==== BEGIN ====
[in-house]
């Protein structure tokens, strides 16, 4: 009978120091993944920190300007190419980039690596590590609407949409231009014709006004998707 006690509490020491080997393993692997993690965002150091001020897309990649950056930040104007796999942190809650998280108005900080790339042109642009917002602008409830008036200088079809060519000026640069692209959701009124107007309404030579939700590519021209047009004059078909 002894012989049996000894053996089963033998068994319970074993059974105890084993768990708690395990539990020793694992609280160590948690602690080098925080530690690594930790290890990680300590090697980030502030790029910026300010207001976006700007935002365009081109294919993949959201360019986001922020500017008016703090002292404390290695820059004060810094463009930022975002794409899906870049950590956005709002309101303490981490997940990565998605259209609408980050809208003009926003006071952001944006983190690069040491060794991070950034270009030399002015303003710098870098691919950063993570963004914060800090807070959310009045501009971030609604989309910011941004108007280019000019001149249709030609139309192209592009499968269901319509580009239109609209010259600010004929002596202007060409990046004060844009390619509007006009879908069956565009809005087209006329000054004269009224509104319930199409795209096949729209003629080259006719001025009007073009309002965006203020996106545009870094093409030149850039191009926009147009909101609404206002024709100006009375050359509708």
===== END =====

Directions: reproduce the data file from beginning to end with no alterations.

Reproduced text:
[in-house]
């Protein structure tokens, strides 16, 4: 009978120091993944920190300007190419980039690596590590609407949409231009014709006004998707 006690509490020491080997393993692997993690965002150091001020897309990649950056930040104007796999942190809650998280108005900080790339042109642009917002602008409830008036200088079809060519000026640069692209959701009124107007309404030579939700590519021209047009004059078909 002894012989049996000894053996089963033998068994319970074993059974105890084993768990708690395990539990020793694992609280160590948690602690080098925080530690690594930790290890990680300590090697980030502030790029910026300010207001976006700007935002365009081109294919993949959201360019986001922020500017008016703090002292404390290695820059004060810094463009930022975002794409899906870049950590956005709002309101303490981490997940990565998605259209609408980050809208003009926003006071952001944006983190690069040491060794991070950034270009030399002015303003710098870098691919950063993570963004914060800090807070959310009045501009971030609604989309910011941004108007280019000019001149249709030609139309192209592009499968269901319509580009239109609209010259600010004929002596202007060409990046004060844009390619509007006009879908069956565009809005087209006329000054004269009224509104319930199409795209096949729209003629080259006719001025009007073009309002965006203020996106545009870094093409030149850039191009926009147009909101609404206002024709100006009375050359509708």